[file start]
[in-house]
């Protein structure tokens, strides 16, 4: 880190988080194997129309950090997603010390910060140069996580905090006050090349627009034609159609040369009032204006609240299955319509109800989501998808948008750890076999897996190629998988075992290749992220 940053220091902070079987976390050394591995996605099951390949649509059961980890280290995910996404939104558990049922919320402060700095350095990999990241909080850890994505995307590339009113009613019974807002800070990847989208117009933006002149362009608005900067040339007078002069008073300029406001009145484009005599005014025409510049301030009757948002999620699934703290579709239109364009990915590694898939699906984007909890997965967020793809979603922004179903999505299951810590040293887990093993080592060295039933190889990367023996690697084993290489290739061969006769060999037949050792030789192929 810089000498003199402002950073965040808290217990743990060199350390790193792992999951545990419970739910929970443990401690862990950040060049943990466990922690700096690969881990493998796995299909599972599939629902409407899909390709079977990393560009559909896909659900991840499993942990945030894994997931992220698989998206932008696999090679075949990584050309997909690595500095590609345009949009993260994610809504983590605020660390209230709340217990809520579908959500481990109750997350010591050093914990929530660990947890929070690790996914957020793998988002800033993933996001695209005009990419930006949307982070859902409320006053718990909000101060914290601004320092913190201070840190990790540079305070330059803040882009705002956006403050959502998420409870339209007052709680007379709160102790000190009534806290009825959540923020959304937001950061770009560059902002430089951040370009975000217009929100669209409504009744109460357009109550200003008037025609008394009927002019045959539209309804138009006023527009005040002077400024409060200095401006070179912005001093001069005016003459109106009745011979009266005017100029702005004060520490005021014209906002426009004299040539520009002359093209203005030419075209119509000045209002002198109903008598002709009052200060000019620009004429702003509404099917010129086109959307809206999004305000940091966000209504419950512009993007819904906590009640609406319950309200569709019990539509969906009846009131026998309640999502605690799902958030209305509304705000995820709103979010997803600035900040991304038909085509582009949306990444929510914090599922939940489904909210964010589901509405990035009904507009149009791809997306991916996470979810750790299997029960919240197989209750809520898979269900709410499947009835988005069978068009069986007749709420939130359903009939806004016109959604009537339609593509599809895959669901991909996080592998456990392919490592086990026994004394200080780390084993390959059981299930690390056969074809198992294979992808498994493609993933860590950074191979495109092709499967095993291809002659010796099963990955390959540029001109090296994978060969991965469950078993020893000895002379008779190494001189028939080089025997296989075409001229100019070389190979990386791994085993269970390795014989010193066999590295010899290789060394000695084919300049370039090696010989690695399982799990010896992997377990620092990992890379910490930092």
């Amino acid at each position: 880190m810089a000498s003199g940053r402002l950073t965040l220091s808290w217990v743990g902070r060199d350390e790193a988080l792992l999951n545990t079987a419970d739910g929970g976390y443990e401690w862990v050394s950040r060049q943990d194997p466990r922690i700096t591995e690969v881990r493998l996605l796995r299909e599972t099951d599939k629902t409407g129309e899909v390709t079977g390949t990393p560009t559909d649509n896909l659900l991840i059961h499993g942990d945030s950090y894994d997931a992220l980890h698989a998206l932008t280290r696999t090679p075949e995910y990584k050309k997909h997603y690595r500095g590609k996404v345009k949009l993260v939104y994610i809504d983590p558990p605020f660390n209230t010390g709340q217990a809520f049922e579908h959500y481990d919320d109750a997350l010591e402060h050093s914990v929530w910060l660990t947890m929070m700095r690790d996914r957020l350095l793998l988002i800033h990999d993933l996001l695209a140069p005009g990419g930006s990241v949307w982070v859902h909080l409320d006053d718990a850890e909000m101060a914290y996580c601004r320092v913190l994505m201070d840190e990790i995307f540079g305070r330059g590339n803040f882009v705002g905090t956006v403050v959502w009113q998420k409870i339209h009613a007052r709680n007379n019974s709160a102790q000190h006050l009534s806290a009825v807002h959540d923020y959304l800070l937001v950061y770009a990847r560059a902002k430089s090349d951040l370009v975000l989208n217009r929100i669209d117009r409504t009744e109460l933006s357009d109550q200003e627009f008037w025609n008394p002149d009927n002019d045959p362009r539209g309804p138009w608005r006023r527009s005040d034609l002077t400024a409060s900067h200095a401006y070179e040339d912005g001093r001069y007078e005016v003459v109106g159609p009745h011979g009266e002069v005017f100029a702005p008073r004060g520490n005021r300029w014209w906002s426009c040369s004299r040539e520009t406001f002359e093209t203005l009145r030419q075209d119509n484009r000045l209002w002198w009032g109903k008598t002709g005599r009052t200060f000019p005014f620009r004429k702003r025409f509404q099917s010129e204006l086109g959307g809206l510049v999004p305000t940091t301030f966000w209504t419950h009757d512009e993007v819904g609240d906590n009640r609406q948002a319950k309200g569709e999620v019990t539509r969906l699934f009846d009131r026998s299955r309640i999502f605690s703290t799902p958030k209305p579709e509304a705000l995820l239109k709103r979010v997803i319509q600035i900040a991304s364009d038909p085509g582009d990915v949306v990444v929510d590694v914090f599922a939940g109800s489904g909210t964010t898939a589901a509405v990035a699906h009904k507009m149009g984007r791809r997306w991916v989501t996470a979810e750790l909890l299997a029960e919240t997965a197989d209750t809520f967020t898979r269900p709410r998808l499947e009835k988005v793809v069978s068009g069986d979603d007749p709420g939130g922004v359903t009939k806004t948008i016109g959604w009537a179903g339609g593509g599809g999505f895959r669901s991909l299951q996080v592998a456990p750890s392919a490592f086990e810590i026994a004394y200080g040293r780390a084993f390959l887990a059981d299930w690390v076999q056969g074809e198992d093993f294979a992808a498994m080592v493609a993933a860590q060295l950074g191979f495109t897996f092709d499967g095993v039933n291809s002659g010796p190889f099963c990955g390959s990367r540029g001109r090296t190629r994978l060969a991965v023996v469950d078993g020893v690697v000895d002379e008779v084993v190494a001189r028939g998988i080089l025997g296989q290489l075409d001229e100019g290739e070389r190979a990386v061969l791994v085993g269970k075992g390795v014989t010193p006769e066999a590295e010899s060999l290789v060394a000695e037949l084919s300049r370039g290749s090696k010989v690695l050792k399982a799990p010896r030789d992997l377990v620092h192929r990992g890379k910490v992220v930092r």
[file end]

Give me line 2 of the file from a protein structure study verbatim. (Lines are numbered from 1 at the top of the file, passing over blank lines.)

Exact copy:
């Protein structure tokens, strides 16, 4: 880190988080194997129309950090997603010390910060140069996580905090006050090349627009034609159609040369009032204006609240299955319509109800989501998808948008750890076999897996190629998988075992290749992220 940053220091902070079987976390050394591995996605099951390949649509059961980890280290995910996404939104558990049922919320402060700095350095990999990241909080850890994505995307590339009113009613019974807002800070990847989208117009933006002149362009608005900067040339007078002069008073300029406001009145484009005599005014025409510049301030009757948002999620699934703290579709239109364009990915590694898939699906984007909890997965967020793809979603922004179903999505299951810590040293887990093993080592060295039933190889990367023996690697084993290489290739061969006769060999037949050792030789192929 810089000498003199402002950073965040808290217990743990060199350390790193792992999951545990419970739910929970443990401690862990950040060049943990466990922690700096690969881990493998796995299909599972599939629902409407899909390709079977990393560009559909896909659900991840499993942990945030894994997931992220698989998206932008696999090679075949990584050309997909690595500095590609345009949009993260994610809504983590605020660390209230709340217990809520579908959500481990109750997350010591050093914990929530660990947890929070690790996914957020793998988002800033993933996001695209005009990419930006949307982070859902409320006053718990909000101060914290601004320092913190201070840190990790540079305070330059803040882009705002956006403050959502998420409870339209007052709680007379709160102790000190009534806290009825959540923020959304937001950061770009560059902002430089951040370009975000217009929100669209409504009744109460357009109550200003008037025609008394009927002019045959539209309804138009006023527009005040002077400024409060200095401006070179912005001093001069005016003459109106009745011979009266005017100029702005004060520490005021014209906002426009004299040539520009002359093209203005030419075209119509000045209002002198109903008598002709009052200060000019620009004429702003509404099917010129086109959307809206999004305000940091966000209504419950512009993007819904906590009640609406319950309200569709019990539509969906009846009131026998309640999502605690799902958030209305509304705000995820709103979010997803600035900040991304038909085509582009949306990444929510914090599922939940489904909210964010589901509405990035009904507009149009791809997306991916996470979810750790299997029960919240197989209750809520898979269900709410499947009835988005069978068009069986007749709420939130359903009939806004016109959604009537339609593509599809895959669901991909996080592998456990392919490592086990026994004394200080780390084993390959059981299930690390056969074809198992294979992808498994493609993933860590950074191979495109092709499967095993291809002659010796099963990955390959540029001109090296994978060969991965469950078993020893000895002379008779190494001189028939080089025997296989075409001229100019070389190979990386791994085993269970390795014989010193066999590295010899290789060394000695084919300049370039090696010989690695399982799990010896992997377990620092990992890379910490930092």